Facing Society’s Demons: The Many Evils in Our Country

To be truly honest, I’m not really big on organized religion. I have doubts that any one person or group of persons can represent a Being that created the Universe and is thought to be even greater than the Cosmos They created. I believe that religion should be a personal pursuit and that it should be strictly between you and God only. No one can really mediate for you and the best that people can do is give you advice about your life choices but, at the end of the day, when you go to face God in all Their glory, you will be alone and naked.

metro_manilaSo no, I’m not an atheist. However, I’m not really here to preach so I’ll try to keep this article as secular as possible. To our non-religious readers out there, I invite you to read anyway because, if you try not to think about the more supernatural implications about this article, perhaps you can still gain a good understanding of human nature, especially that of the Filipinos, and the evils that are somehow ingrained into them. I’m not judging anyone after all, I’m just pointing out some of the things that I commonly see that serve to waylay the progress of the Filipino people.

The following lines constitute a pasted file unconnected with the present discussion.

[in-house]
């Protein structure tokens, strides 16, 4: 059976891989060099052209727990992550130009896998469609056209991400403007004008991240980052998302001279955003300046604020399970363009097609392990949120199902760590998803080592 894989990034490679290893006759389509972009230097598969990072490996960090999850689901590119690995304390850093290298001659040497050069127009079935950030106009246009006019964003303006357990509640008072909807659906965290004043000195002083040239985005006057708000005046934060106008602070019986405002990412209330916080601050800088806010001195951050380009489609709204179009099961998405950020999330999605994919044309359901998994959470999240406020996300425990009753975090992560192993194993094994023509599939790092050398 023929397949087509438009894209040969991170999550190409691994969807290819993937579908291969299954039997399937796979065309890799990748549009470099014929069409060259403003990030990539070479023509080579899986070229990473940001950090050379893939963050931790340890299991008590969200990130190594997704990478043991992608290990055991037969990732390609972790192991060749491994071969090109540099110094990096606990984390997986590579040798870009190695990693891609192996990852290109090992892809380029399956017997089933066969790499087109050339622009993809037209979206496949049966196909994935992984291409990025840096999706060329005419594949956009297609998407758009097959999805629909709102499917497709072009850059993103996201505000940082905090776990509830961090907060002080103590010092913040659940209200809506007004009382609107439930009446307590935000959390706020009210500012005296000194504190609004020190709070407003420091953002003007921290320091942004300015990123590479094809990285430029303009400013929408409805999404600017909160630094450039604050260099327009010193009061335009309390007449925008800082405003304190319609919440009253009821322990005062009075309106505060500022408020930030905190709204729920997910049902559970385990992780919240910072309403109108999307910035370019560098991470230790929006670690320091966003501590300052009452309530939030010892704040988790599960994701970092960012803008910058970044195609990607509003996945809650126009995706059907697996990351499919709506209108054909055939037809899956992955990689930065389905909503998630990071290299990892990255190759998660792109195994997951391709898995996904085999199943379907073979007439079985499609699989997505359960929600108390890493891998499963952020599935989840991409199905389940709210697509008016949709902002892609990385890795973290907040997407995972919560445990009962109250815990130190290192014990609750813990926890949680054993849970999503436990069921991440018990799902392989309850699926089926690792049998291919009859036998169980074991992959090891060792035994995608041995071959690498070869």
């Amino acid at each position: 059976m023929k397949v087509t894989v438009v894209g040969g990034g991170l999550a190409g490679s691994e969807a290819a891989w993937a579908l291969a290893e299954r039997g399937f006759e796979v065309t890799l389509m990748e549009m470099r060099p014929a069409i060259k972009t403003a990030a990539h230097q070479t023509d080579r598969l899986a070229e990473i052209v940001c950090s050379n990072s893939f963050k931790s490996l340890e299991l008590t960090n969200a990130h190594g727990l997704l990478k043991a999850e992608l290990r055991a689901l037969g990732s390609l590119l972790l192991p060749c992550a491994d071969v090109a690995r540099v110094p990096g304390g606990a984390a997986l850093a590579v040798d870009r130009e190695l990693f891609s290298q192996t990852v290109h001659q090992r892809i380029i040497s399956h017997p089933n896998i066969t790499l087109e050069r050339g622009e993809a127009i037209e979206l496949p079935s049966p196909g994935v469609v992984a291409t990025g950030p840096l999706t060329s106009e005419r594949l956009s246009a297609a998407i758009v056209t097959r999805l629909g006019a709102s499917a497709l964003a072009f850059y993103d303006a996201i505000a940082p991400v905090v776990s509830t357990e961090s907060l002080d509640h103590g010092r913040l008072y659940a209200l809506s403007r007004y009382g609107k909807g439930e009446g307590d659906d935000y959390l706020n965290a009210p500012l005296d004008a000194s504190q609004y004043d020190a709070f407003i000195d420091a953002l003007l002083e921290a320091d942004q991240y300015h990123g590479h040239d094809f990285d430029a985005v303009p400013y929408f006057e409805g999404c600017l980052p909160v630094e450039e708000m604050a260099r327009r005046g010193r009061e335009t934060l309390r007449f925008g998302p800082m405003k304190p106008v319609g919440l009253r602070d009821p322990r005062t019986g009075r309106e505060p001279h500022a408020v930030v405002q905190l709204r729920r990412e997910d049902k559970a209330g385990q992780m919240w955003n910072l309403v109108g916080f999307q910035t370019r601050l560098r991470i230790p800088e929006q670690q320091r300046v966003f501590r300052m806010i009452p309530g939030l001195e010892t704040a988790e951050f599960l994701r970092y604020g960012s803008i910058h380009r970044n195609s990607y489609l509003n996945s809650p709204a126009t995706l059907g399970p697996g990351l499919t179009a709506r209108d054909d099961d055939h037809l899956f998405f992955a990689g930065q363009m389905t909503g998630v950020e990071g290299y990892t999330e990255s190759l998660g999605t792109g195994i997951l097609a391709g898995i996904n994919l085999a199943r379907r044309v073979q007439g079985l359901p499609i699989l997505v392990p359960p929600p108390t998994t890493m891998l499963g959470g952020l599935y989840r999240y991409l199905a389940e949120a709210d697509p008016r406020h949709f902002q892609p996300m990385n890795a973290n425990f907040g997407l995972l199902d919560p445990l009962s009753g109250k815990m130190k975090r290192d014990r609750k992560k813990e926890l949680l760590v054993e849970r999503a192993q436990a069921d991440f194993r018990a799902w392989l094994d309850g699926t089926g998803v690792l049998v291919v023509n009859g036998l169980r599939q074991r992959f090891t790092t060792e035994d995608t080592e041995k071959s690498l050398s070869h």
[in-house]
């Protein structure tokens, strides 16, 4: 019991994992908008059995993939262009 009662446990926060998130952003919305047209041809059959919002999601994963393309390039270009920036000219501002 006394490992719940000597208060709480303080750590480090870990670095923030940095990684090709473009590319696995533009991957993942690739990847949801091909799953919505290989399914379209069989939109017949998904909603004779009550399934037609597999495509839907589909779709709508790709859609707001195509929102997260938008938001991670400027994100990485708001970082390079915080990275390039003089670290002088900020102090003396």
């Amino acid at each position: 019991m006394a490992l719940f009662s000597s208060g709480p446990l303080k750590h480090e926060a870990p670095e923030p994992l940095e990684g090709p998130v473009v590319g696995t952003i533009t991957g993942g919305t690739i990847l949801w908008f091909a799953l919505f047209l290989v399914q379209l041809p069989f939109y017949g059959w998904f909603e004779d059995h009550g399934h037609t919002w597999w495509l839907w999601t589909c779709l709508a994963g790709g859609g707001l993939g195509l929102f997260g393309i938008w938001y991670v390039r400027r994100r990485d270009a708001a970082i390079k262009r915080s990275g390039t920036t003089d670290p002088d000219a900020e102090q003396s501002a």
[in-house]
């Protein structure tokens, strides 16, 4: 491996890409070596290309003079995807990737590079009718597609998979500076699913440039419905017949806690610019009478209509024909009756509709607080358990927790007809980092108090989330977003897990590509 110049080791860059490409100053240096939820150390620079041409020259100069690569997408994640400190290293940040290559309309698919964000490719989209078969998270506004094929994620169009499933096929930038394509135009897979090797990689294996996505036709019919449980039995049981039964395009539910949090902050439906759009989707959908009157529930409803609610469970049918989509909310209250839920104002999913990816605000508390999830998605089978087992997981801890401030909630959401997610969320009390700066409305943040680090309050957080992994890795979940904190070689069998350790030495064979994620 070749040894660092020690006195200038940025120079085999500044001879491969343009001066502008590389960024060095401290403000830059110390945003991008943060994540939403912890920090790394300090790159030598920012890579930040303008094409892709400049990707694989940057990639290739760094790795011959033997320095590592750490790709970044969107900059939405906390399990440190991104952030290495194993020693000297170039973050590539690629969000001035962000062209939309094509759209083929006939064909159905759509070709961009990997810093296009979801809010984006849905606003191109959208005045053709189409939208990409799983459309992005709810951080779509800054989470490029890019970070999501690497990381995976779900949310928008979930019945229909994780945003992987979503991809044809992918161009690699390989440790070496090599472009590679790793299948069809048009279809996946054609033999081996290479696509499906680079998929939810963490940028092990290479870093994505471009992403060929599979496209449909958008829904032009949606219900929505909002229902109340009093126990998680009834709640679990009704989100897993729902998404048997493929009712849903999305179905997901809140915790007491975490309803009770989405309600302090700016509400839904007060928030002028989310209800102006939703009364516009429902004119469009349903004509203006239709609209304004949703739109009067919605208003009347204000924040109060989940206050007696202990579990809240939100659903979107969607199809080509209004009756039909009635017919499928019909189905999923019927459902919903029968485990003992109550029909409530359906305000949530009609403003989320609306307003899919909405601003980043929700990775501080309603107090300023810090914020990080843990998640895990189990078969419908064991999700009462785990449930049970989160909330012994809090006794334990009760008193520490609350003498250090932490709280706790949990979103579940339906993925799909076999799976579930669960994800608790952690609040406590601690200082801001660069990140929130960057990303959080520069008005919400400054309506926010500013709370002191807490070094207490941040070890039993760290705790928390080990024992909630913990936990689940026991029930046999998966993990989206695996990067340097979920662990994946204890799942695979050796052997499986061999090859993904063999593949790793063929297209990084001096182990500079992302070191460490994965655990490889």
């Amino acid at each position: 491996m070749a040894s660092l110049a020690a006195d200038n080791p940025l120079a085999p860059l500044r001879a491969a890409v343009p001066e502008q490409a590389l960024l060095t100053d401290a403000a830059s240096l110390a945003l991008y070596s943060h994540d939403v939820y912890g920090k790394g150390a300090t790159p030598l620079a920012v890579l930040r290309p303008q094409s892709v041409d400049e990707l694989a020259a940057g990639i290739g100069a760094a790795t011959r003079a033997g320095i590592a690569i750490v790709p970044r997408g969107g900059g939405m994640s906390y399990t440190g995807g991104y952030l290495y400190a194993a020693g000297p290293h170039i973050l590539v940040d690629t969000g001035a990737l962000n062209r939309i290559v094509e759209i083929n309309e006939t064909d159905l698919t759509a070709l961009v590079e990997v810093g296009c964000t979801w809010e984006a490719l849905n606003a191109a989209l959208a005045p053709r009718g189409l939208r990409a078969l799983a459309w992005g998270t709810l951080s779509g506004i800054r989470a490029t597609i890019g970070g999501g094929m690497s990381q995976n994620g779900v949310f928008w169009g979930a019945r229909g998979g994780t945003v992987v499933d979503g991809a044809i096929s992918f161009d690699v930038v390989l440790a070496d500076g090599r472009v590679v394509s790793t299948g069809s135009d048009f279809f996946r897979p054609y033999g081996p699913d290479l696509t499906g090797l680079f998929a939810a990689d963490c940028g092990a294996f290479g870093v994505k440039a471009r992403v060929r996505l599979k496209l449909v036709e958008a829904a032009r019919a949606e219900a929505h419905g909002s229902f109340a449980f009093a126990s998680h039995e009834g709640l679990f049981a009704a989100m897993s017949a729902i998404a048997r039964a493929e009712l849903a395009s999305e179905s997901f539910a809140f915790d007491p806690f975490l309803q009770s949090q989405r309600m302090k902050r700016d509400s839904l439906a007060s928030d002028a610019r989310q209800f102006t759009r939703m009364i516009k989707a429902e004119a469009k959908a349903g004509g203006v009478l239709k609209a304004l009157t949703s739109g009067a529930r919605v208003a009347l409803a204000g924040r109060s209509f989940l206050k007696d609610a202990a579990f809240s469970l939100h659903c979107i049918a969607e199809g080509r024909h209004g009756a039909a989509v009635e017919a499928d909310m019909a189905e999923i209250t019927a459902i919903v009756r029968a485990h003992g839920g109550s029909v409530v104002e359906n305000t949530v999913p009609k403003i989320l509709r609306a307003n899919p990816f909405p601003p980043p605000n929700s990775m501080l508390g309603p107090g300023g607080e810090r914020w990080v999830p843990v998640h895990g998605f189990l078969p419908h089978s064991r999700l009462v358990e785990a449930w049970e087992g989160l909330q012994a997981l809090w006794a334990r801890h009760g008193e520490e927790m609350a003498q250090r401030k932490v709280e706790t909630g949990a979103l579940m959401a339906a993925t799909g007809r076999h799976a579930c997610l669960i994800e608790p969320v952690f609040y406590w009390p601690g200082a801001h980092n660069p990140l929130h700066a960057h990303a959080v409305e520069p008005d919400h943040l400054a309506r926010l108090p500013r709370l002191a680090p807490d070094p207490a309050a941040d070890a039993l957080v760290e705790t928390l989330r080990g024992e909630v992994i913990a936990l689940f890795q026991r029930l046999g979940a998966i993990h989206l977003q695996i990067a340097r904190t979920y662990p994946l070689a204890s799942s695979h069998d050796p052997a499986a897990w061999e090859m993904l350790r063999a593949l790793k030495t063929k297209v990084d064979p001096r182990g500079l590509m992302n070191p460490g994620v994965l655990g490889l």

Let’s begin with an inter-faith discussion. Something that even I didn’t really expect. This was quite a while back when I was very depressed and was seriously considering suicide at the time. I was at a gym’s locker room, thinking about how much pain I would actually experience if I threw myself at a speeding vehicle before I died when a friend of mine walked in and saw me.

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Take note, my friend is actually a Muslim. He told me that he is originally from Morocco and that he has a family living somewhere in England. He is a bank manager and often comes to the Philippines for a vacation. He rarely, if ever, talks about his religion. He didn’t want people to get the wrong idea about him just because he is an Arab Muslim. However, when he saw the way I looked at the time, he decided to open up and tell me at least a little bit about himself and his views on religion proper.

At first we talked about movies and video games. He was an avid movie-goer and gamer as well. He was a big fan of James Bond films and he also frequently played FPS games like Spec-Ops and the F.E.A.R. series. I thought at first that he was just distracting me with idle talk until we reached the topic of horror films.

He said that, as a Muslim, he found Christian-based religious horror films utterly hilarious. Of course, he said they were at least not devoid of good entertainment value but that he really didn’t think he could take them seriously. He found movies like End of Days and The Exorcist as “exciting” but very misleading.

He told me that demons don’t need to look like big, horned dinosaurs like Diablo to ruin your day and they don’t need to do anything physical to make your life a living hell. All they really need, according to him, is a vulnerable and distraught mind they can whisper their lies to. And no, while their simple act of whispering lies to mortals might not seem much compared to spinning heads, what they can do is far more terrifying than any horror movie.